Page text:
Converted Muslims embrace new faith, celebrate end of Ramadan

As Ramadan comes to an end, Islamic leaders in the Miami area say the Muslim community is growing and continuing to embrace new cultures.

07/27/2014 7:40 PM

07/27/2014 7:49 PM

Keyla Calix, a 25-year-old Honduran living in downtown Miami, didn’t think her friend’s gift of a Quran would lead her to reject her Catholic upbringing.

But two years later, after a serious evaluation of Islam sparked by the holy book, she will head to a mosque Monday morning for Eid al-Fitr, a celebration that marks the end of Ramadan.

“My family thought that Islam was just for Arabs,” Calix said, “but Islam is for everyone, not just for Arabs or Pakistani.”

Miami’s Islamic community will celebrate the end of Islam’s holy month alongside a series of new beginnings, like Calix’s. She is part of a growing segment of Miami’s population converting to Islam, according to Miami’s Islamic leaders.

Twenty years ago, there were five mosques in the Miami area. Now, there are about 30, said Shabbir Motorwala, a member of COSMOS, the Coalition of South Florida Muslim Organizations.

Two to three people a month are converting to Islam in each South Florida mosque, said Mohammed Badat, the Imam at a mosque in Kendall. Many of them, he said, are Hispanic women like Calix.

Islam is a natural religion for Hispanics to embrace because both cultures are family-oriented and emphasize taking care of young people and the elderly, Badat said. He also said that those who choose to convert are often well-educated and pick Islam after much thought and research.

Calix said that her decision to become a Muslim was based on her questioning traditional Christian doctrine that Jesus is the only son of God.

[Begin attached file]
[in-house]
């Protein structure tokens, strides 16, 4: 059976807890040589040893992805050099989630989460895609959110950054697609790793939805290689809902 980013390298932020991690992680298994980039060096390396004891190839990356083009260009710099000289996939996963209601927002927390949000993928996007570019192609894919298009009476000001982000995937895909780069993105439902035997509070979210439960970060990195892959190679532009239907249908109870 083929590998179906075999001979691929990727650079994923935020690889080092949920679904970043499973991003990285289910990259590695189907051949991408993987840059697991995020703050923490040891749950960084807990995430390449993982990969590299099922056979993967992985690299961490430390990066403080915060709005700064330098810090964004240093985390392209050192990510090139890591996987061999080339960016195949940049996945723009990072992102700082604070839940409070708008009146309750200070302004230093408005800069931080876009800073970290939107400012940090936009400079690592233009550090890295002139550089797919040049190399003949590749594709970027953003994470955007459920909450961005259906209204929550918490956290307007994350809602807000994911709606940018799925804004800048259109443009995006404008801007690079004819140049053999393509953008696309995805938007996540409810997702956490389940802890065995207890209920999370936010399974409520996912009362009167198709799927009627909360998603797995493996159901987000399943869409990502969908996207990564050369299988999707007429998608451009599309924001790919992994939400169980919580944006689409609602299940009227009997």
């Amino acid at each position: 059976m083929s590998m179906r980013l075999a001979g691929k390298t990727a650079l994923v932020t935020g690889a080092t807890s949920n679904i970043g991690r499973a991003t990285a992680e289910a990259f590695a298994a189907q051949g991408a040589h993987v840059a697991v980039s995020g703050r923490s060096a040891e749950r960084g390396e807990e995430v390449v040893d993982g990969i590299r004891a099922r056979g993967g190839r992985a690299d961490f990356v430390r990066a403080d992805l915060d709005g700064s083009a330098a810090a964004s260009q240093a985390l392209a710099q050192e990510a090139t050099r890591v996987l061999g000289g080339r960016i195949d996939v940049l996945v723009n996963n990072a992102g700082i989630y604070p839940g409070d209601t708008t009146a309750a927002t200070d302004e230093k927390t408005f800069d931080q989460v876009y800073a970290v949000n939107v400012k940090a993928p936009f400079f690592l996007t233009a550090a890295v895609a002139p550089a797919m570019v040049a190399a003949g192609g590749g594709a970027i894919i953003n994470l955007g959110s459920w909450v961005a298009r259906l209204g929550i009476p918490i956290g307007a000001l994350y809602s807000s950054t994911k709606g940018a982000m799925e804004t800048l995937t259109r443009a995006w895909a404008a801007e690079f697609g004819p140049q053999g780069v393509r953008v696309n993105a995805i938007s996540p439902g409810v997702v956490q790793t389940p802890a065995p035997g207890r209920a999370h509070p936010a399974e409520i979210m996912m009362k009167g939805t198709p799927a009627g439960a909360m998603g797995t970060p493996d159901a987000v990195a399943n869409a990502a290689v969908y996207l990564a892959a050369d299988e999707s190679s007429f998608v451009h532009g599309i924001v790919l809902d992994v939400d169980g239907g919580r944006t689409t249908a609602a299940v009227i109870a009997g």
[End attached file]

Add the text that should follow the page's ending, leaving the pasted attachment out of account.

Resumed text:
According to the U.S. Mosque Survey of 2011, Hispanic converts to Islam increased from 6 percent to 12 percent since 2000.

It is important for those in South Florida to see Islam free from negative stereotypes, Motorwala said. That was made possible for hundreds of residents who visited the newly renovated Islamic Center of Greater Miami at one of the two open houses this summer.

“The media portrays the mosque as a place of terrorism,” Motorwala said. But he added that once people enter a mosque, “They finally see it’s not what they read or see on the TV. It’s just like any other place of worship.”

Those at the Miami Gardens mosque were planning to break their fast with dates and samosas just after 8 Sunday night and then gather for a sunset prayer, followed by a dinner including chicken, rice and pita bread.

Two services instead of one will be held on Monday morning at the Islamic Center of Greater Miami, 4305 NW 183rd St., the result of increased demand for Islamic religious practices, said Khalid Mirza, the president and chairman of the mosque. The Eid al-Fitr festivities continue Monday with a day of family, friends, and gifts.

When mosques across South Florida have services Monday, they will open their doors to recent converts standing alongside longtime imams, in an experience bridging cultures and ages.

“It’s growing day by day,” Badat said. “It’s not just for the Arabs or for the people from Southeast Asia. It’s for everybody and anybody that wants to embrace it.”

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